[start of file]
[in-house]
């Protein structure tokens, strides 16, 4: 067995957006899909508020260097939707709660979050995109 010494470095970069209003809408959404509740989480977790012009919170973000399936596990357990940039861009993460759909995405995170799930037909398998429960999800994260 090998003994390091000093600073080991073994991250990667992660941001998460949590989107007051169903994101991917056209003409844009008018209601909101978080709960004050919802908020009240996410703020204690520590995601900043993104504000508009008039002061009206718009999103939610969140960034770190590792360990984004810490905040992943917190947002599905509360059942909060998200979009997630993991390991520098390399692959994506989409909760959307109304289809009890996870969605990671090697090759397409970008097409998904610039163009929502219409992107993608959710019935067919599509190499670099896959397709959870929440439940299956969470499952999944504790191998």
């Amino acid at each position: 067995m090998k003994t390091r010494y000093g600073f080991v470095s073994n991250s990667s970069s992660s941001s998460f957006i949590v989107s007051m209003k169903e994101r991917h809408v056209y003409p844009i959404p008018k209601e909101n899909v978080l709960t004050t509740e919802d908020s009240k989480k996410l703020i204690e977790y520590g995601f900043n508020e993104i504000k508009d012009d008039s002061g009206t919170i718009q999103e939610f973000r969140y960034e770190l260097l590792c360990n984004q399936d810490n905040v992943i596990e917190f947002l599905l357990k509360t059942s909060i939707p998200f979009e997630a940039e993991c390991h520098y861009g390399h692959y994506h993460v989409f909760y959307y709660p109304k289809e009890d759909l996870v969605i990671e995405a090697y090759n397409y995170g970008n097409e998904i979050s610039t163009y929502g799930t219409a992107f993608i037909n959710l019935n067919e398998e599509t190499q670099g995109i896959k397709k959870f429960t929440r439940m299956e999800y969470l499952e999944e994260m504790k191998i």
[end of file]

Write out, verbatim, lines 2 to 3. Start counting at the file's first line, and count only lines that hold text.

């Protein structure tokens, strides 16, 4: 067995957006899909508020260097939707709660979050995109 010494470095970069209003809408959404509740989480977790012009919170973000399936596990357990940039861009993460759909995405995170799930037909398998429960999800994260 090998003994390091000093600073080991073994991250990667992660941001998460949590989107007051169903994101991917056209003409844009008018209601909101978080709960004050919802908020009240996410703020204690520590995601900043993104504000508009008039002061009206718009999103939610969140960034770190590792360990984004810490905040992943917190947002599905509360059942909060998200979009997630993991390991520098390399692959994506989409909760959307109304289809009890996870969605990671090697090759397409970008097409998904610039163009929502219409992107993608959710019935067919599509190499670099896959397709959870929440439940299956969470499952999944504790191998």
């Amino acid at each position: 067995m090998k003994t390091r010494y000093g600073f080991v470095s073994n991250s990667s970069s992660s941001s998460f957006i949590v989107s007051m209003k169903e994101r991917h809408v056209y003409p844009i959404p008018k209601e909101n899909v978080l709960t004050t509740e919802d908020s009240k989480k996410l703020i204690e977790y520590g995601f900043n508020e993104i504000k508009d012009d008039s002061g009206t919170i718009q999103e939610f973000r969140y960034e770190l260097l590792c360990n984004q399936d810490n905040v992943i596990e917190f947002l599905l357990k509360t059942s909060i939707p998200f979009e997630a940039e993991c390991h520098y861009g390399h692959y994506h993460v989409f909760y959307y709660p109304k289809e009890d759909l996870v969605i990671e995405a090697y090759n397409y995170g970008n097409e998904i979050s610039t163009y929502g799930t219409a992107f993608i037909n959710l019935n067919e398998e599509t190499q670099g995109i896959k397709k959870f429960t929440r439940m299956e999800y969470l499952e999944e994260m504790k191998i």